Excuse me if I drive over familiar roadways. But we are witnessing one of the great revolutions in human cooperation.
And our governments and politicians are working mightily to block traffic.
I refer, of course, to Uber and Lyft and the like.
The innovation that these companies bring to market? Enabling everyday drivers to leverage their personal investment in a capital good — a car or SUV — to make extra bucks (or even a living) while efficiently serving people who want rides.
Ride-hailing apps on smart-phones provide more security and consumer guidance than the old taxi services ever bothered to even try. The elaborate online rating system, where drivers rate riders and vice versa, provides a new market in information that outstrips government “regulation” as a consumer defense system.
And consumers get better rides, cheaper.
The Uberization of ride sharing competes directly with taxis, of course, and that’s a problem . . . for taxi companies. And the politicians who have regulated them for years. This regulation never was about consumer protection, but politicians just feathered their own nests with campaign contributions through crony capitalism, helping some taxi services at the expense of others.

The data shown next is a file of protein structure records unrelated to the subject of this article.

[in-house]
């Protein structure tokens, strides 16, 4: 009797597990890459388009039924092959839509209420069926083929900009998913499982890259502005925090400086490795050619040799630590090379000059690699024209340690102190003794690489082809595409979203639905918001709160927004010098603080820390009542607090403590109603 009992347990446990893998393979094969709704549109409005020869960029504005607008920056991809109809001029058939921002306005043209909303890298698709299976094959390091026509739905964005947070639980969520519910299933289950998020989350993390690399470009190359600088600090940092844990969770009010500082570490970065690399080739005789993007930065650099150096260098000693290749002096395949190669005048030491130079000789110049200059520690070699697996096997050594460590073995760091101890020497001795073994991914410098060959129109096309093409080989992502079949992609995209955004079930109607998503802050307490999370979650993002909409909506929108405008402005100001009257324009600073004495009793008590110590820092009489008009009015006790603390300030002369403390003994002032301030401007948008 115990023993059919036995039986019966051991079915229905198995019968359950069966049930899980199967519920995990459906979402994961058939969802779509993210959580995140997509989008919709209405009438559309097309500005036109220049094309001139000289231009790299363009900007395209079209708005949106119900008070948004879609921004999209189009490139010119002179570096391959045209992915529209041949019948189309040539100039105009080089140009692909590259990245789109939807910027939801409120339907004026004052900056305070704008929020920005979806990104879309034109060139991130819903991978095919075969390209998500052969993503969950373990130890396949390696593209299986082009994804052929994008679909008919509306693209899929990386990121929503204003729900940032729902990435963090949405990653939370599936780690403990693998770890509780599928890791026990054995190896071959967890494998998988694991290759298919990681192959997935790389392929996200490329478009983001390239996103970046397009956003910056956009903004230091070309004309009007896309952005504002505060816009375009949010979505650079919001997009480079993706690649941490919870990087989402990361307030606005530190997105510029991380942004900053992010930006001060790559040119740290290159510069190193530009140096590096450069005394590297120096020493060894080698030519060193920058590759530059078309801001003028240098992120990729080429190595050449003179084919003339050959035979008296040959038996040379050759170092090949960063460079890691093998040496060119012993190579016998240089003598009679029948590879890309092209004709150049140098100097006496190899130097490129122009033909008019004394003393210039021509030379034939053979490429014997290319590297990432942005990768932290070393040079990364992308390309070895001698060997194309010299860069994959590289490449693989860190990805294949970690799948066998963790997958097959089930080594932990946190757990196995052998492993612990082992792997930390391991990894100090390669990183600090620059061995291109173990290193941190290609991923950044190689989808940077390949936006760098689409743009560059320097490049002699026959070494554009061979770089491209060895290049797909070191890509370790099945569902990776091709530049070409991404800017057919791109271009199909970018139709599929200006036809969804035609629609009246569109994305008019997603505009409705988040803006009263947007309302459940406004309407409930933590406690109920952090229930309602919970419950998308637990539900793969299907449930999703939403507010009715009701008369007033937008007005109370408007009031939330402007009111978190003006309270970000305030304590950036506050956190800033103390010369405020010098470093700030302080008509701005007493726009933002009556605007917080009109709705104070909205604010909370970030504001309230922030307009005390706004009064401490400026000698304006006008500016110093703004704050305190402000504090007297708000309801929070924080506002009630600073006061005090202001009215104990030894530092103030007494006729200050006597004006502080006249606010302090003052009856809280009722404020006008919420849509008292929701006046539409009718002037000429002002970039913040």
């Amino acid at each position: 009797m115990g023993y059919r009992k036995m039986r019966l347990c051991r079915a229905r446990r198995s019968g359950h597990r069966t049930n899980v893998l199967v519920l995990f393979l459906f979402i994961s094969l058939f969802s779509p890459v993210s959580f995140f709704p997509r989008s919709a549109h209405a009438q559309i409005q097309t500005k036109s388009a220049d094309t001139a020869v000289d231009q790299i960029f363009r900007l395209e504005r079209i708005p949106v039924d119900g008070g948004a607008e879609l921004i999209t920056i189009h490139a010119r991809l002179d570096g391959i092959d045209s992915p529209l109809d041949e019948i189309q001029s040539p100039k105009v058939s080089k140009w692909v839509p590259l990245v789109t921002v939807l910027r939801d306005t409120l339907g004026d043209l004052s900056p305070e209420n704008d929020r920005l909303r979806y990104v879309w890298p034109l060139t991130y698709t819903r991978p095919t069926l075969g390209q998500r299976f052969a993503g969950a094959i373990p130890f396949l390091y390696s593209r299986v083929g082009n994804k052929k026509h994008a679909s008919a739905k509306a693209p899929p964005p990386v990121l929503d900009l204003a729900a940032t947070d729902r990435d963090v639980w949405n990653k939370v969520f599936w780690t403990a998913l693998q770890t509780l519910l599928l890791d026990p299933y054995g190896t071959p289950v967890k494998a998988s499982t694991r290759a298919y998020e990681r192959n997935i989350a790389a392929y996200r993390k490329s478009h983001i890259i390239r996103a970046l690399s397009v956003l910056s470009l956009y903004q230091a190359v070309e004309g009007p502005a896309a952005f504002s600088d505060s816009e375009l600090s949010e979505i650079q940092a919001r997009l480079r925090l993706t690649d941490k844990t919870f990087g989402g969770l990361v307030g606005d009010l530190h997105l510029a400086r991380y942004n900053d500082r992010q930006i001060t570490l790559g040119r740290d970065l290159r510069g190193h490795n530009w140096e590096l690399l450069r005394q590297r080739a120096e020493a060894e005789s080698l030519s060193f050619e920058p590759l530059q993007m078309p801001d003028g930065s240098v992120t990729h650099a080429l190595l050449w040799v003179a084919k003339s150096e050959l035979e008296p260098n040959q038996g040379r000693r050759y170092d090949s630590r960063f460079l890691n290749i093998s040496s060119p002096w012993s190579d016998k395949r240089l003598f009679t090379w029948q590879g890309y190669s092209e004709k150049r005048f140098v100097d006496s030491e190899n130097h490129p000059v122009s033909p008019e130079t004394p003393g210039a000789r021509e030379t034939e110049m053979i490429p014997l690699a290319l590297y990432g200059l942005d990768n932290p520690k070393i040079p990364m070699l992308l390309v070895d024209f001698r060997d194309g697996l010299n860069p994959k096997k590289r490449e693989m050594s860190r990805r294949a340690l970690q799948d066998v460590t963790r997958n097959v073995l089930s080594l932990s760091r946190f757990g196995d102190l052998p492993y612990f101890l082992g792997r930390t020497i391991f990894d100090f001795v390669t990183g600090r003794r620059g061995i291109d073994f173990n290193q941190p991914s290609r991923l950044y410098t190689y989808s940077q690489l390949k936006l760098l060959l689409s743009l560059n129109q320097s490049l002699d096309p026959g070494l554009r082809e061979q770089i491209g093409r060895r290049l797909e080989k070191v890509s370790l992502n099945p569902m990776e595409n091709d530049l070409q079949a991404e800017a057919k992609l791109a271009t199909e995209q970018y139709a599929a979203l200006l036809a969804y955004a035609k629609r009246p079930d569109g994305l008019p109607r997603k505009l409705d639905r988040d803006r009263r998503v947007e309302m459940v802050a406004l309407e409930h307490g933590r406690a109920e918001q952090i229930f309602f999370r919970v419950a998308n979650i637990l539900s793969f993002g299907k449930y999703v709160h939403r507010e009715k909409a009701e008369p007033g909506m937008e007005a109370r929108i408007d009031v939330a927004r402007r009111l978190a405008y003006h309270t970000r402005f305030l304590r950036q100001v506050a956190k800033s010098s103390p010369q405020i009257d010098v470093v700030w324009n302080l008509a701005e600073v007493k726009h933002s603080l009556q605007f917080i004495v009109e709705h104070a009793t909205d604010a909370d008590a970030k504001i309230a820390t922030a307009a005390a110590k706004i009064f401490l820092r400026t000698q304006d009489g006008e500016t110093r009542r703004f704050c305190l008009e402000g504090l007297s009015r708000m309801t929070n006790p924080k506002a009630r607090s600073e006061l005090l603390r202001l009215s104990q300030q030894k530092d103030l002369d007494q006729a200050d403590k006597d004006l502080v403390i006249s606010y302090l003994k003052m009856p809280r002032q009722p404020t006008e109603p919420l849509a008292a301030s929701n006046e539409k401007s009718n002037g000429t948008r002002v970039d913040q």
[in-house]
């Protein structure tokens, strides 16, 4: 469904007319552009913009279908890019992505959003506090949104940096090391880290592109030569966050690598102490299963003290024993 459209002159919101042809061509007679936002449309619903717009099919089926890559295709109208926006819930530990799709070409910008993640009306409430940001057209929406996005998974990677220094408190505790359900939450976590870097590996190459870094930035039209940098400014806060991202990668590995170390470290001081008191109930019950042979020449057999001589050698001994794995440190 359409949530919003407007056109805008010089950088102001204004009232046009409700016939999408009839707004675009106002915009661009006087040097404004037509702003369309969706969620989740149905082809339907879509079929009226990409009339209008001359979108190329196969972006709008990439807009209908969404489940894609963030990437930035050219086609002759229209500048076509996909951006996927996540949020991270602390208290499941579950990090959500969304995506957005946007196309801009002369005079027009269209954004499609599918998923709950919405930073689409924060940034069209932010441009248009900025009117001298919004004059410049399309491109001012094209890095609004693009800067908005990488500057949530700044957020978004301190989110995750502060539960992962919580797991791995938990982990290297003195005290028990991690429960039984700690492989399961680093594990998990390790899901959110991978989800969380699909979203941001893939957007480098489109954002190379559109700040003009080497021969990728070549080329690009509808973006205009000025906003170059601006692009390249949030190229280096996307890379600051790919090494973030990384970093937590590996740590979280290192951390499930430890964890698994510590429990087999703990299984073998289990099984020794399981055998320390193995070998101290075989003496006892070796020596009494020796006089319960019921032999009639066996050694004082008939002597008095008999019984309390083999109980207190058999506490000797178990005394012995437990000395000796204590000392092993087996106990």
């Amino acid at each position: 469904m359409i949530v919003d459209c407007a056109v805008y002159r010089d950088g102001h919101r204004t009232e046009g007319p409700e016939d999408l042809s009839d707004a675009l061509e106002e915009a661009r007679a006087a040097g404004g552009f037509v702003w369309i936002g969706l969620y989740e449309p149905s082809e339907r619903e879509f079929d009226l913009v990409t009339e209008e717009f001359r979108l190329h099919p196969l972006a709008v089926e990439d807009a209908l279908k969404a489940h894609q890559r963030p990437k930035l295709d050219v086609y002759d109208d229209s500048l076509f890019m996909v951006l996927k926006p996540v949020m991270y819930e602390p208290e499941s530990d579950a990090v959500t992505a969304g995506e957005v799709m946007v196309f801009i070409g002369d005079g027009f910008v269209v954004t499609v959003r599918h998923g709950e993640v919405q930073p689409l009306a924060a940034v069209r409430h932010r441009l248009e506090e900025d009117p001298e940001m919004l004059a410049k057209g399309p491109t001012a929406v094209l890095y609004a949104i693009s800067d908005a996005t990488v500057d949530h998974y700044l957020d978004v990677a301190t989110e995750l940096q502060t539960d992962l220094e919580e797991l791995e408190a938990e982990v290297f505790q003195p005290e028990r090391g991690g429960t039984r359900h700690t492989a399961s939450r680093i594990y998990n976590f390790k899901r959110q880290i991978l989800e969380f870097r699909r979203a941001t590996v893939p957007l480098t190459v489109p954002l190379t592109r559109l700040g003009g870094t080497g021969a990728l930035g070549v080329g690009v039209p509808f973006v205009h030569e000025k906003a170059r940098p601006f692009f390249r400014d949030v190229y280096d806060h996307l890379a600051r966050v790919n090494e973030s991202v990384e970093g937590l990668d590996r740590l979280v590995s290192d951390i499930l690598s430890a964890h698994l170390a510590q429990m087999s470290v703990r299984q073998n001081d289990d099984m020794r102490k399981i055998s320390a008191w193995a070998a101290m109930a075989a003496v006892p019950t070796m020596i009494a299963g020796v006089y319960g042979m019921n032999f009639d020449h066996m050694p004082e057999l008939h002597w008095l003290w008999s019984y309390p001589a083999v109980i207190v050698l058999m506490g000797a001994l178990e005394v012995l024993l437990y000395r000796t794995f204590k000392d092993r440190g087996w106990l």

The latest idiocy hails from Massachusetts, which has enacted a 20¢ per trip tax on all ride-sharing apps, with 5¢ of each charge slated for subsidizing the old, established taxi services.
Taxachusetts’s Republican governor, Charlie Baker, has been sucked in to the government racket, choosing to support old cronies rather than customers.
Still, it could have been worse. The advocates of the tax had initially demanded Uber be banned.
This is Common Sense. I’m Paul Jacob.